What is the connection between UTI & VUR?

Suspect VUR when there is a febrile UTI

Febrile urinary tract infections (fUTIs) are the key defining symptom of vesicoureteral reflux (VUR).1 In imaging studies conducted to investigate the cause of UTI, VUR is the most common abnormality detected.2

UTI prevalence in children
  • UTIs are the most common serious bacterial infection in children3
  • About 1/3 of children with UTI have VUR3
  • About 8% of girls are affected by UTIs before the age of 74
  • About 2% of boys are affected by UTIs before the age of 74
  • 5-7.5% of unexplained fevers in infants are caused by UTI5

The presence of fever increases the probability of kidney involvement and is associated with an increased likelihood of underlying nephrourologic abnormalities.6

Febrile UTI (fUTI) risk factors7
  • Toddler girls
  • Uncircumcised boys < 1 year old
  • White race
  • Infrequent voiding
  • Constipation
  • Vesicoureteral reflux
  • Lower urinary tract abnormalities
Febrile UTI (fUTI) symptoms
  • Fever – may be the only symptom8
  • Abdominal, back or side pain8
  • Nausea, vomiting and occasional diarrhea8
  • Frequent or urgent urination9
  • Dysuria (pain during urination)9
  • Strong-smelling urine9
  • Incontinence9

In general, symptoms present differently in children depending on age.

Recurring febrile UTIs trigger screening and diagnosis of VUR2
  • Approximately 30-50% of children are diagnosed with VUR after their first confirmed UTI10
  • The reflux rate is 54% among girls ages 1 to 3 years with a history of febrile UTI11

The risk of UTI recurrence is greater when there is underlying VUR, especially for higher grades of VUR.12

  • In one study, children with VUR grades II-IV were followed for 2 years and the risk of febrile UTI recurrence was 30%13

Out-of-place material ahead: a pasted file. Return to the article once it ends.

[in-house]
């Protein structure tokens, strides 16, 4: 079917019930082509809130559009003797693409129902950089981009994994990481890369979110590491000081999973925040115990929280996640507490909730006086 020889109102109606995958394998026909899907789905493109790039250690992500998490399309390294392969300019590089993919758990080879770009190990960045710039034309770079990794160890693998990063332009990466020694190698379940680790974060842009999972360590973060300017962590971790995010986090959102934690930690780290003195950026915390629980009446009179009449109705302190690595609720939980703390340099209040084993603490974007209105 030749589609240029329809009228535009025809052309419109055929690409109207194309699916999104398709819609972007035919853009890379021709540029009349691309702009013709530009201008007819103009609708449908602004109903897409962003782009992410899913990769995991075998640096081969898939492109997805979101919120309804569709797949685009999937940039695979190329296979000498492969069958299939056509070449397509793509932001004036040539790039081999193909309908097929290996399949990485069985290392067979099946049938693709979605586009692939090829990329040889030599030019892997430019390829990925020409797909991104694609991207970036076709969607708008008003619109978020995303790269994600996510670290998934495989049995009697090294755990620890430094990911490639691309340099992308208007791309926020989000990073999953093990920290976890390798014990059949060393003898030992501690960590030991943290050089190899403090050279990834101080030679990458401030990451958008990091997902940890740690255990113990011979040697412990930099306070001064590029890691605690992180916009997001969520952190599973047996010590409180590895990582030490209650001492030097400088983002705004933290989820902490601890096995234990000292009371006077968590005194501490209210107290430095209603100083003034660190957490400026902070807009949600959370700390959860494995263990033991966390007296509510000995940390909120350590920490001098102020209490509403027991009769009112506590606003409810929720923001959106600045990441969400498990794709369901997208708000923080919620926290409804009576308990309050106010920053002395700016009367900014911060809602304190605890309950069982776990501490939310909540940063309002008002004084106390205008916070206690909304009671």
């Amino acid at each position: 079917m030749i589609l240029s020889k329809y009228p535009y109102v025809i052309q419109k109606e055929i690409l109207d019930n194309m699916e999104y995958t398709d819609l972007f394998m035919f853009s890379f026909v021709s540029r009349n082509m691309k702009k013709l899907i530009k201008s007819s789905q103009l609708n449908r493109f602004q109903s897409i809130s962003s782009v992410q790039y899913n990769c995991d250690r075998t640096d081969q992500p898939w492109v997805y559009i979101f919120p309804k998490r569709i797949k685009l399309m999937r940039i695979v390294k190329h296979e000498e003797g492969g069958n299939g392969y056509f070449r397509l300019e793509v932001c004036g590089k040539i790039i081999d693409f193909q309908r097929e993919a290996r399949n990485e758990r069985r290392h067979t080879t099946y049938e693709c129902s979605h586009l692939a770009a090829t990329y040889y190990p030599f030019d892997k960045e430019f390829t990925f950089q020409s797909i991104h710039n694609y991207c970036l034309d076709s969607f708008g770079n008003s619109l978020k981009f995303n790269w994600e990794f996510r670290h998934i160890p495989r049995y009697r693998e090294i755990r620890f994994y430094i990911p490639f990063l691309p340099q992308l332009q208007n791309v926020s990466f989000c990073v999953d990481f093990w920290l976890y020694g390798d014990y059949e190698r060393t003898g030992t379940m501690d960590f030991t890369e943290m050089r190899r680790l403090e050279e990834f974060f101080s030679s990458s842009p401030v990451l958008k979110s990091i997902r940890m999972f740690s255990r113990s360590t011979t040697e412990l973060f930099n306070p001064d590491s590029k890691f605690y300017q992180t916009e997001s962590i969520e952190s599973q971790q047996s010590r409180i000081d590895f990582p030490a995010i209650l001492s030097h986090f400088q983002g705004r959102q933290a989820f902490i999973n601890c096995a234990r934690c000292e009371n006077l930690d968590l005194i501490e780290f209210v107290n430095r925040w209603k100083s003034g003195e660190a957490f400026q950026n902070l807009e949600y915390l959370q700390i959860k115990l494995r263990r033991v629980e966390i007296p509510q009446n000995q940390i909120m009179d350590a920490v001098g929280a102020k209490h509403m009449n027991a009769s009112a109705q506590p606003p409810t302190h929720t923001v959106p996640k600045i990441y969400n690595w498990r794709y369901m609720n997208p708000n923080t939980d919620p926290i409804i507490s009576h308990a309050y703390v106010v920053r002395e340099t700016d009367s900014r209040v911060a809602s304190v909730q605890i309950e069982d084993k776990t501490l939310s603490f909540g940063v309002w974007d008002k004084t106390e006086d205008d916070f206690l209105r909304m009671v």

• In the presence of VUR, there is a greater probability that the UTI involves the kidneys8

The risk of kidney scarring associated with VUR increases with each UTI and is greater during the first 3 to 5 years of life.14

Although kidney scarring may begin early in life, the consequences can last a lifetime and can include early onset hypertension and end-stage renal disease.8


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  2. American Academy of Pediatrics Committee on Quality Improvement, Subcommittee on Urinary Tract Infection. Practice parameter: the diagnosis, treatment, and evaluation of the initial urinary tract infection in febrile infants and young children. Pediatrics. 1999;103(4 pt 1):843-852. DOI: https://DOI.org/10.1542/peds.2011-1330
  3. Hoberman A, Keren R. Antimicrobial prophylaxis for urinary tract infection in children. N Engl J Med.2009;369:18. DOI: 10.1056/NEJMe0907623
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  7. Gondim R, Azevedo R, et al. Risk factors for urinary tract infection in children with urinary urgency. Int Braz J Urol. 2018;44:378-383. DOI: 10.1590/S1677-5538.IBJU.2017.0434
  8. Elder JS. Vesicoureteral reflux. In: Kliegman R, Nelson WE, eds. Nelson Textbook of Pediatrics. 19th ed. Philadelphia, PA: Elsevier/Saunders; 2011:1834-1838.
  9. Fisher DJ, Steele RW. Pediatric urinary tract infection. Medscape.
  10. Jacobson SH, Hansson S, Jakobsson B. Vesico-ureteric reflux: occurrence and long-term risks. Acta Paediatr. 1999;88:22-30. PMID: 10588268
  11. Jodal U. The natural history of bacteriuria in childhood. Infect Dis Clin North Am. 1987;1(4):713-729. PMID: 3333655
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  13. Pennesi M, Travan L, Peratoner L, et al. Is antibiotic prophylaxis in children with vesicoureteral reflux effective in preventing pyelonephritis and renal scars? A randomized, controlled trial. Pediatrics. 2008;121(6):e1489-1494. DOI: 10.1542/peds.2007-2652
  14. Sherbotie JR, Cornfeld D. Management of urinary tract infections in children. Med Clin North Am. 1991;75(2):327-338. DOI: 10.1016/s0025-7125(16)30457-6